Peoples' movements and protests




What will emerge from the next regime collapse?



Any suggestion for improvals can be mailed to the author


By Jan Wiklund



It is when class differences grow, and when the upper class shies away from contributing to common costs, that regimes break down. This is what Jack Goldstone claims after studying regime collapse in England, China and Turkey in the 17th century, in France in the 18th century and in Japan in the 19th century.

He naturally sees clear parallels in today's world.

However, such breakdowns can be more or less constructive. In some way, a regime is always reconstructed. It can happen like in China and Turkey: the upper class gets together and rebuilds the hierarchy, only much more rigid, under total control. It can happen as in Japan: subordinate and neglected elite groups build up a completely new rigid hierarchy. In all these cases, the immediate changes were very large – even in such a way that economic class differences actually decreased. But once the hierarchy was in place, the whole thing soon fell asleep again.

And it can happen as in England and France: marginalized elite groups collaborate with grassroots organized popular movements to create a common project.

In the latter two cases, the immediate changes in the hierarchy were very small. But the fact that marginalized elite groups and popular movements had cooperated guaranteed very big changes in the long run.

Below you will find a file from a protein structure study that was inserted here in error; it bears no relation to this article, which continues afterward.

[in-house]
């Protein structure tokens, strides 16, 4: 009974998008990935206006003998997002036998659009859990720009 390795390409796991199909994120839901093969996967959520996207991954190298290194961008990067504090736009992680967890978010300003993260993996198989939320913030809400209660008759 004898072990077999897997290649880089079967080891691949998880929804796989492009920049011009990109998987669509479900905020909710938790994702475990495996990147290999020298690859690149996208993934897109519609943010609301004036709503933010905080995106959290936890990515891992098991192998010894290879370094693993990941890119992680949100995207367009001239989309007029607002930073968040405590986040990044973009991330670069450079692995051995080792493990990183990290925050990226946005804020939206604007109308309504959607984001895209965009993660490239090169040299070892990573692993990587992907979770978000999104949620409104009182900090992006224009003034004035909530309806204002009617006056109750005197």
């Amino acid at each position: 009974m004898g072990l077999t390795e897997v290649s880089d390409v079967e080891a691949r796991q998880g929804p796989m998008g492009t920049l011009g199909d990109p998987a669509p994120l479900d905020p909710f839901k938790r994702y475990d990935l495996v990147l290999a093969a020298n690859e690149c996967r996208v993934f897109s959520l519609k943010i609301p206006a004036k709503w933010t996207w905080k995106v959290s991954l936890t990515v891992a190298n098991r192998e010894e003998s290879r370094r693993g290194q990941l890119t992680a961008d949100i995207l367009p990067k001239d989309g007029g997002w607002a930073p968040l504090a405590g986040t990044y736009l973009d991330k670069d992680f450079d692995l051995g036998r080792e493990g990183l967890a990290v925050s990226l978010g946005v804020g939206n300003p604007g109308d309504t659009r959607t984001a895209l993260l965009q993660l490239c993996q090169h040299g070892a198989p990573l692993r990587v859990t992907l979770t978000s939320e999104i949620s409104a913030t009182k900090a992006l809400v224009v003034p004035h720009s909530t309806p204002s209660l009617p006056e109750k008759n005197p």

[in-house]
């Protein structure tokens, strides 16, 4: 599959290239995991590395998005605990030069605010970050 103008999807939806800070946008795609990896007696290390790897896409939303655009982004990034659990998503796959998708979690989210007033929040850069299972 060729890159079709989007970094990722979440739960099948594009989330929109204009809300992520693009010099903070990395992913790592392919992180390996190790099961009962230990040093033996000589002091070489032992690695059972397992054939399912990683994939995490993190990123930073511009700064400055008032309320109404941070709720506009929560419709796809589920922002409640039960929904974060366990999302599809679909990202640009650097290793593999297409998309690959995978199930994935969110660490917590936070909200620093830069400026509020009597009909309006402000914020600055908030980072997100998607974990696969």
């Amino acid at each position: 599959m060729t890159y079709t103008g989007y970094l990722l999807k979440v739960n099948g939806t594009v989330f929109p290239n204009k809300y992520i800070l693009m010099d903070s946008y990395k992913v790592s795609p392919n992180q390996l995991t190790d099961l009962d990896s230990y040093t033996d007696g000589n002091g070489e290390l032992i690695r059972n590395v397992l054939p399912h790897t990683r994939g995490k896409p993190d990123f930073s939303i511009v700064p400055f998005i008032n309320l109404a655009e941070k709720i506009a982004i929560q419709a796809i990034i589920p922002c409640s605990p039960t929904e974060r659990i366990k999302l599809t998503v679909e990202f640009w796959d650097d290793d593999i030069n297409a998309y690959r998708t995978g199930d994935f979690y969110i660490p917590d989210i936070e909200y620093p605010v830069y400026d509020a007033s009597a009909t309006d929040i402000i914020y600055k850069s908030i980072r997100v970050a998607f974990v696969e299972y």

According to Goldstone.

But such collaborative projects are not so easy to achieve. Spontaneous popular uprisings almost always aim to restore something that once was (often with xenophobic undertones). But regime crises almost by definition require something new.

In England in 1640 and France in 1789, the marginalized elites achieved this by insisting on equality—we are all equal, we all have equal rights—and that this can be achieved by common struggle. And regardless of how much the principle was cheated in concrete situations, it always tended to return, forming a basis for new collaborative projects.

What will happen now, when the marginalized elite groups (i.e. those who have training in organizing regimes but are not allowed to do so) insist that we are all different – so-called identity politics – is an open question. So far, in any case, they have done poorly in gaining widespread trust.

Maybe for that reason.

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